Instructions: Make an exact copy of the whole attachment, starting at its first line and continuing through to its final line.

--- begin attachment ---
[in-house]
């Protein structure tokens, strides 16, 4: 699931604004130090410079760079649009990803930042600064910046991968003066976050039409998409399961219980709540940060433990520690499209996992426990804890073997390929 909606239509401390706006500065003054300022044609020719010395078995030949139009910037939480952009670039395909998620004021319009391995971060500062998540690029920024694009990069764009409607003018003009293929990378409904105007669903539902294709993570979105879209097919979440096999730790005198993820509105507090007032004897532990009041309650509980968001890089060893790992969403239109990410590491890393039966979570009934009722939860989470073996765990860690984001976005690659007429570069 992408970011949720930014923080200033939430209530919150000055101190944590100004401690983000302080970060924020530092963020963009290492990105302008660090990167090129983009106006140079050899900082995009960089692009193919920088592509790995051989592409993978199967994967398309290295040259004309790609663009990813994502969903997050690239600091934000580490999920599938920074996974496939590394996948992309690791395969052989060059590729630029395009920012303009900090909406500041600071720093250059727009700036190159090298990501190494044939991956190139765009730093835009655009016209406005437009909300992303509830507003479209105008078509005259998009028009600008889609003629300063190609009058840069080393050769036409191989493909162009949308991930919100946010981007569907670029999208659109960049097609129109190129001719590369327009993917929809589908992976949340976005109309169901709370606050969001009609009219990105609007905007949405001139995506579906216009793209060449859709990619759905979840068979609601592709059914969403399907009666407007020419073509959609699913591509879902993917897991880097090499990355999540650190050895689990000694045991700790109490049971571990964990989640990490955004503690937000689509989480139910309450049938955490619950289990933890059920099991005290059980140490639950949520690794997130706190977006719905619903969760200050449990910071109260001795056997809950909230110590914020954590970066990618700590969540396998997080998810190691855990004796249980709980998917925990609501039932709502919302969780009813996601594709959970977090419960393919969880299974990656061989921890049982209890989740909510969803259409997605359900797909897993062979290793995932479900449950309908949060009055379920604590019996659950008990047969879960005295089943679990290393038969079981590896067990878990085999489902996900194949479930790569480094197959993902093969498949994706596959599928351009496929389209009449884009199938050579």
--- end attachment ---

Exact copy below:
[in-house]
């Protein structure tokens, strides 16, 4: 699931604004130090410079760079649009990803930042600064910046991968003066976050039409998409399961219980709540940060433990520690499209996992426990804890073997390929 909606239509401390706006500065003054300022044609020719010395078995030949139009910037939480952009670039395909998620004021319009391995971060500062998540690029920024694009990069764009409607003018003009293929990378409904105007669903539902294709993570979105879209097919979440096999730790005198993820509105507090007032004897532990009041309650509980968001890089060893790992969403239109990410590491890393039966979570009934009722939860989470073996765990860690984001976005690659007429570069 992408970011949720930014923080200033939430209530919150000055101190944590100004401690983000302080970060924020530092963020963009290492990105302008660090990167090129983009106006140079050899900082995009960089692009193919920088592509790995051989592409993978199967994967398309290295040259004309790609663009990813994502969903997050690239600091934000580490999920599938920074996974496939590394996948992309690791395969052989060059590729630029395009920012303009900090909406500041600071720093250059727009700036190159090298990501190494044939991956190139765009730093835009655009016209406005437009909300992303509830507003479209105008078509005259998009028009600008889609003629300063190609009058840069080393050769036409191989493909162009949308991930919100946010981007569907670029999208659109960049097609129109190129001719590369327009993917929809589908992976949340976005109309169901709370606050969001009609009219990105609007905007949405001139995506579906216009793209060449859709990619759905979840068979609601592709059914969403399907009666407007020419073509959609699913591509879902993917897991880097090499990355999540650190050895689990000694045991700790109490049971571990964990989640990490955004503690937000689509989480139910309450049938955490619950289990933890059920099991005290059980140490639950949520690794997130706190977006719905619903969760200050449990910071109260001795056997809950909230110590914020954590970066990618700590969540396998997080998810190691855990004796249980709980998917925990609501039932709502919302969780009813996601594709959970977090419960393919969880299974990656061989921890049982209890989740909510969803259409997605359900797909897993062979290793995932479900449950309908949060009055379920604590019996659950008990047969879960005295089943679990290393038969079981590896067990878990085999489902996900194949479930790569480094197959993902093969498949994706596959599928351009496929389209009449884009199938050579």